SK Hynix is the second-largest memory chip producer in the world, so its quarterly earnings reports are constantly analyzed for industry trends. Unfortunately for SK Hynix, its Q4 2022 results reflected the overall downward spiral of the PC industry during the second half of 2022.
The South Korean company posted its first operating loss in over ten years (dating back to Q3 2012). The company’s poor quarter was compounded by lowered demand for memory chips and a significant drop in memory pricing in Q4. As a result, the company reported revenue of 7.699 trillion won ($6.267 billion), an operating loss of 1.701 trillion won ($1.384 billion), and a net loss of 3.524 trillion won ($2.868 billion). Operating profit plunged 44 percent for the whole year — despite revenue increasing by 4 percent compared to 2021.
“With uncertainties still lingering, we will continue to reduce investments and costs, while trying to minimize the impact of the downturn by prioritizing markets with high growth potential,” the company stated in a press release.
SK Hynix agrees with industry analysts that memory chip inventory will peak during the first half of 2023 as key players reduce production and investments to align with customer demand. However, the company added that it “forecasts market conditions to gradually improve into the latter part of the year… With the world’s best technologies for DDR5 for data centers and 176-layer NAND flash-based enterprise SSD, we expect to see a quick turnaround when the market bottoms out.”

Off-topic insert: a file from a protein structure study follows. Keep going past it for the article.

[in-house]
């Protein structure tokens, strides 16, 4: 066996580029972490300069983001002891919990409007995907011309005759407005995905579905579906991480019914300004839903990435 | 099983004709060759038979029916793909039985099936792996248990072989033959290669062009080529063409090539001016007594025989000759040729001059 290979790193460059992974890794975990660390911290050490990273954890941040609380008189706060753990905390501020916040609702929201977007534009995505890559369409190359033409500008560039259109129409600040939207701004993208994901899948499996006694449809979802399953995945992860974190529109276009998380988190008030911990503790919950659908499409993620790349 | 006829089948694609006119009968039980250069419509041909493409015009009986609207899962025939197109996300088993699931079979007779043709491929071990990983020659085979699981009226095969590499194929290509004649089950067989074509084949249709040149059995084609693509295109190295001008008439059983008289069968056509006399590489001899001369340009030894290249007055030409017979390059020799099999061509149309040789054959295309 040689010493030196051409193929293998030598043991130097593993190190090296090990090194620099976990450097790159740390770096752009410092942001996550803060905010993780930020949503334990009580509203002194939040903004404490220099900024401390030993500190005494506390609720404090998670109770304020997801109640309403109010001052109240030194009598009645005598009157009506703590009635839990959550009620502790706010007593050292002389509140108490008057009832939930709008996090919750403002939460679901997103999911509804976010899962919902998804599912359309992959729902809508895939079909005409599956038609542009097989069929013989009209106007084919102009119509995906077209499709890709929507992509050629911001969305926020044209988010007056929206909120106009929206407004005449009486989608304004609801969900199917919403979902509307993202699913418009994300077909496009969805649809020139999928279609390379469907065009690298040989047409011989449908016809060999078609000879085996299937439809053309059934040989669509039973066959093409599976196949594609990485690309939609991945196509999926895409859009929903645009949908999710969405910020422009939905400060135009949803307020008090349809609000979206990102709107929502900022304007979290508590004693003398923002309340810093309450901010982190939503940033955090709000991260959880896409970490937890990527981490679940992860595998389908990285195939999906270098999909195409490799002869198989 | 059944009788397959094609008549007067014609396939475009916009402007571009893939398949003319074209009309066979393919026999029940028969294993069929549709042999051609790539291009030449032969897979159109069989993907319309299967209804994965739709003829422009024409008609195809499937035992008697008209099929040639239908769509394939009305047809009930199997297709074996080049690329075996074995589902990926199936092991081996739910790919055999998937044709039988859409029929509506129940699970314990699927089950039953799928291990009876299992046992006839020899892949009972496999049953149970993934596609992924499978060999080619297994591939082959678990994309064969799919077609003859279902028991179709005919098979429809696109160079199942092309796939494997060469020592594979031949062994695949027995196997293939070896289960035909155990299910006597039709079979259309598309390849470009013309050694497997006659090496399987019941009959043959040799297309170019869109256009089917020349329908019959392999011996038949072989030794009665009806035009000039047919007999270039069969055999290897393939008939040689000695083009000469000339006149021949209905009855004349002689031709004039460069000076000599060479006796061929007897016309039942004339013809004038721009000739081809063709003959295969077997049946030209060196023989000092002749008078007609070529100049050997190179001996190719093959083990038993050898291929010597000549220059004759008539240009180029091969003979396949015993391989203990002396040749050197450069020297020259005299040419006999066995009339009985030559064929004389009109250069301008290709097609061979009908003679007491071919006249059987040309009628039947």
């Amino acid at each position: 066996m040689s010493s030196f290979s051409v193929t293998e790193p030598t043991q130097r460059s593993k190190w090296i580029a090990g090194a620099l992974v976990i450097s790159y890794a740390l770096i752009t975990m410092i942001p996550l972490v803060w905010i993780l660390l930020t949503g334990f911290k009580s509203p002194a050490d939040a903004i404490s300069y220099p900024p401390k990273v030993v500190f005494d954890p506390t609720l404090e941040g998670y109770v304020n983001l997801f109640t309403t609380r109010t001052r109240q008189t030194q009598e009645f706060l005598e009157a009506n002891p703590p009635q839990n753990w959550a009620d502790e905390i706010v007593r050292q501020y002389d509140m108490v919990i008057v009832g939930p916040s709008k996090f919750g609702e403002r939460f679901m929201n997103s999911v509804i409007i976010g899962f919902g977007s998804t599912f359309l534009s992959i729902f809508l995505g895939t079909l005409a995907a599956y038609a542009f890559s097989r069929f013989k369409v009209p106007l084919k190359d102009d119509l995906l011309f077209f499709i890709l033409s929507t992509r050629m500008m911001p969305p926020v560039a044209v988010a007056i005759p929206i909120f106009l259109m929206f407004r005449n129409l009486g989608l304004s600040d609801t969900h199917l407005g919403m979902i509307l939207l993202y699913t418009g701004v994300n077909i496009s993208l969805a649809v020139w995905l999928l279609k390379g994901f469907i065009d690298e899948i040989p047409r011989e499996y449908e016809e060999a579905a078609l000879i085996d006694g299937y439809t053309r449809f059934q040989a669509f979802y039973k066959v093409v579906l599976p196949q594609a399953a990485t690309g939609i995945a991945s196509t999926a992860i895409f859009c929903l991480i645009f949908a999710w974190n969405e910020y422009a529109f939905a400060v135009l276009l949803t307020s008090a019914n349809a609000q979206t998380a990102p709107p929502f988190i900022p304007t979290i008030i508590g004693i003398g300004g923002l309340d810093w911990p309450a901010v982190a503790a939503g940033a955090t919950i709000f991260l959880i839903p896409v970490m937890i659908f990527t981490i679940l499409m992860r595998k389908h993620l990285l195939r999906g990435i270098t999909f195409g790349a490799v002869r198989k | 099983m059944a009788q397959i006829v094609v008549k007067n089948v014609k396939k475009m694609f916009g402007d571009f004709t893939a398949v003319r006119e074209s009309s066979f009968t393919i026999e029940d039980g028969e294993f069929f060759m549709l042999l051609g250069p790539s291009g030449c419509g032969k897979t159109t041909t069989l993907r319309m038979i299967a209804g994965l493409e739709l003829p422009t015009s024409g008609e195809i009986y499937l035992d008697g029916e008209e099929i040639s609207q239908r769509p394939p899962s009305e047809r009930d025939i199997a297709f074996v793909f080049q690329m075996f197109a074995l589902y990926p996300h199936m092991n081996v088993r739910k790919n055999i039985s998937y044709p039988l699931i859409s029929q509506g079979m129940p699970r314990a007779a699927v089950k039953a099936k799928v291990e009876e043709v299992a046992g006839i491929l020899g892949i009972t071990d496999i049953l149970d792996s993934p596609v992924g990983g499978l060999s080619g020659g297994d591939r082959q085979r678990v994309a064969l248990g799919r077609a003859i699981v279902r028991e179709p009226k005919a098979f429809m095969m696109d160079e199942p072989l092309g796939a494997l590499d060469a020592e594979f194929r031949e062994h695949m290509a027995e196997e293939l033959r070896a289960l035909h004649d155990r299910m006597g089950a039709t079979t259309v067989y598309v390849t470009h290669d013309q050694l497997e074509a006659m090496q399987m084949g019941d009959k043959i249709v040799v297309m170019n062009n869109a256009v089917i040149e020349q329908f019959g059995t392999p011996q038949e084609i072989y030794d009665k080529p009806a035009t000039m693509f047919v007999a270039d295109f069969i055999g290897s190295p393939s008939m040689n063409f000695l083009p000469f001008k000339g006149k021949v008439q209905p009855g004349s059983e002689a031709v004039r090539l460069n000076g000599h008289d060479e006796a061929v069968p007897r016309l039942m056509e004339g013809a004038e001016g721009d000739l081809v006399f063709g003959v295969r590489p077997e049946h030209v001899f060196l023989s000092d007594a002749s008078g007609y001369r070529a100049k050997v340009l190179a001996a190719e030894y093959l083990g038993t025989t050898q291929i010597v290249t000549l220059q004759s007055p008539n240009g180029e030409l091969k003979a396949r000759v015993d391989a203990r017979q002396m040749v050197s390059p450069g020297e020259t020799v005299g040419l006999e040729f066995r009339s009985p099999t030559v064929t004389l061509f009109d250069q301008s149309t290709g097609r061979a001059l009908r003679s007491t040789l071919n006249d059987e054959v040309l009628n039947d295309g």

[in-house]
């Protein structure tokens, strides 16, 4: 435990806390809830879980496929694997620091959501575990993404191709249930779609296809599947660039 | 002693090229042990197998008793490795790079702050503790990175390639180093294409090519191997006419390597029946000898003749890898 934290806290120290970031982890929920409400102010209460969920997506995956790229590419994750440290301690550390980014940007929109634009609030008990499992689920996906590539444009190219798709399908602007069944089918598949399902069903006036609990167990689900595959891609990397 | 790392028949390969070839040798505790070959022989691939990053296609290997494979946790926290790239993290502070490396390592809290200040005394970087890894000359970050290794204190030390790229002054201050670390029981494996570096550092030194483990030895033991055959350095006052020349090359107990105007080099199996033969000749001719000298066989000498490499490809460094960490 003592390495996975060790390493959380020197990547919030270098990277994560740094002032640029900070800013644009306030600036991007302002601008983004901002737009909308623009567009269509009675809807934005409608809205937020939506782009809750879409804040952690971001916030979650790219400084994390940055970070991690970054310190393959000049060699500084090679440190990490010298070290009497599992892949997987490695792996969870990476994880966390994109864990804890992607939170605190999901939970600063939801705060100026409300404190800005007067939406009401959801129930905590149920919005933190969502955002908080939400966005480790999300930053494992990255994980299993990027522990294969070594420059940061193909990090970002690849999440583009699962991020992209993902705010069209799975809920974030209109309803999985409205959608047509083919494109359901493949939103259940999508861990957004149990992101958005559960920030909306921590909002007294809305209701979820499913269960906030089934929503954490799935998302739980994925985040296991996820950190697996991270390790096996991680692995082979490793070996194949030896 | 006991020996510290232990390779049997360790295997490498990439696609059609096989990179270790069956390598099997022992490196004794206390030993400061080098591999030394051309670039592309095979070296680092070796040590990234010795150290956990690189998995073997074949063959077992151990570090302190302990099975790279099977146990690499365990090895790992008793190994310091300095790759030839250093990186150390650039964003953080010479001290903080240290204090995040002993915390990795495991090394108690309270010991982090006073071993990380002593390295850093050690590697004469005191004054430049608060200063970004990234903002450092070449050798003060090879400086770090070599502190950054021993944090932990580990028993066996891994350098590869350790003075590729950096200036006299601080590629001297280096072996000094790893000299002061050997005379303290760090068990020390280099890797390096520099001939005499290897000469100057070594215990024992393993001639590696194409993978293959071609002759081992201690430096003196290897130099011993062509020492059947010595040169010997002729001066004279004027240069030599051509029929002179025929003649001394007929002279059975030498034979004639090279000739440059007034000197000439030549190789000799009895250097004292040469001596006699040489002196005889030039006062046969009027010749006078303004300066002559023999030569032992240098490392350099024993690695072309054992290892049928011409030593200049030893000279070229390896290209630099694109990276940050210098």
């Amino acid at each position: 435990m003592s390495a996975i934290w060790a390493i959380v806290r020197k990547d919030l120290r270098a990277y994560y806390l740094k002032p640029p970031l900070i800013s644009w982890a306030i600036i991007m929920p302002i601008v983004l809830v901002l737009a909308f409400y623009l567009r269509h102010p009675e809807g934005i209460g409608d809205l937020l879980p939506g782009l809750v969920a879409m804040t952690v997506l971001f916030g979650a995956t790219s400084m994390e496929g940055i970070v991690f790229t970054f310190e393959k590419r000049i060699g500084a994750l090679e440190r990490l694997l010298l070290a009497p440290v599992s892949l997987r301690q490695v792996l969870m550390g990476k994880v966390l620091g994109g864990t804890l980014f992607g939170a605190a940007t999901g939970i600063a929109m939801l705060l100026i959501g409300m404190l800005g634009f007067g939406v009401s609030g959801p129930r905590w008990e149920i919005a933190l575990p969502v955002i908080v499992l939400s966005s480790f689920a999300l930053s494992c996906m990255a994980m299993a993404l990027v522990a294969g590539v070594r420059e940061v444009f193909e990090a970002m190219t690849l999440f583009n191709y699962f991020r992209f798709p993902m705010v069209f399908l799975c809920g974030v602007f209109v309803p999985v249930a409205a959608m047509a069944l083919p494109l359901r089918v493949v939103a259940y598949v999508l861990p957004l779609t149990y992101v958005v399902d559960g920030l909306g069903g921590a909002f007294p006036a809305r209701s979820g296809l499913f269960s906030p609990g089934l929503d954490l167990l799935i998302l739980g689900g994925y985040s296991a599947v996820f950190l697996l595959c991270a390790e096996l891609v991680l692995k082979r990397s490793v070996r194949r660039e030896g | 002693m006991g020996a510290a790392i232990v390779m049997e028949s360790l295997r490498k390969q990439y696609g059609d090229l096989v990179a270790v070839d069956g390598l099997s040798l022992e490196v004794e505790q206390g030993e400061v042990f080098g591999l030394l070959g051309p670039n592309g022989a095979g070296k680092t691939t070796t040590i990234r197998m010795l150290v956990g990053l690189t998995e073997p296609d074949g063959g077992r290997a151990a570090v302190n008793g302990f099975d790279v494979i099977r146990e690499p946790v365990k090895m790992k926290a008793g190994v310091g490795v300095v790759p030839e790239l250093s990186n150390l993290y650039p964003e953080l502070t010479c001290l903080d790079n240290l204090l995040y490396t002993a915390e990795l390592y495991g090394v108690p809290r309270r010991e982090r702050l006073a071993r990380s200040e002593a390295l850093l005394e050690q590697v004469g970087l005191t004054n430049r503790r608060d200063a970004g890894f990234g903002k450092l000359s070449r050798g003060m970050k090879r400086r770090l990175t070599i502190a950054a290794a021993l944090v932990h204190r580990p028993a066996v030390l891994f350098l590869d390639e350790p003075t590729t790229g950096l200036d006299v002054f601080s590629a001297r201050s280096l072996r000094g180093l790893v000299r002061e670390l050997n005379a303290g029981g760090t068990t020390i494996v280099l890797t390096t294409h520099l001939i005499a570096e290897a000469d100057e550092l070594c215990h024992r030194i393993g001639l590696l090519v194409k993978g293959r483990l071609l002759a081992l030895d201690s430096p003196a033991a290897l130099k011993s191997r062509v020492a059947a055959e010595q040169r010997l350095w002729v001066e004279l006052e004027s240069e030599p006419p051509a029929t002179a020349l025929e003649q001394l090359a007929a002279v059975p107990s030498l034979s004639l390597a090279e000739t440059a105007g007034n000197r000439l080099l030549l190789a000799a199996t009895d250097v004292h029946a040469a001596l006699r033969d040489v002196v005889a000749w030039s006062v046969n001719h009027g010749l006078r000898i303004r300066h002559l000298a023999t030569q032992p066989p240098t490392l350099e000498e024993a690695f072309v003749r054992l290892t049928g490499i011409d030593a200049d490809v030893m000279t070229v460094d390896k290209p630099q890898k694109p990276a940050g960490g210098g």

There were already signs that SK Hynix would have a rough fourth quarter. In October 2022, the company announced that it would halve its capital expenditures (CapEx). Given the company’s 60 percent year-over-year drop in operating profit for Q3 2022 and the 44 percent overall drop reported today, this move is understandable. However, despite the CapEx cuts, SK Hynix remains committed to investing in “mainstream products,” including DDR5/LPDDR5 and HBM3.
SK Hynix didn’t elaborate on how its investment crunch will affect its $11 billion fab in South Korea, which is currently under construction. The fab was initially scheduled to open in 2025 but could be pushed back if the company’s hopeful H2 2023 rebound doesn’t happen.
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Brandon Hill is a senior editor at Tom's Hardware. He has written about PC and Mac tech since the late 1990s with bylines at AnandTech, DailyTech, and Hot Hardware. When he is not consuming copious amounts of tech news, he can be found enjoying the NC mountains or the beach with his wife and two sons.
I wonder how much of the periodicity in the semiconductor sector is merely a function of CapEx cuts in the lean times leading to production bottlenecks in the fat times... It's probably not the main factor driving the business cycle, but seems like it should amplify the pricing swings.Reply
Further, it'd be interesting to know what areas they see as the key growth sectors. I wonder if their AiA processing-in-memory falls into that category.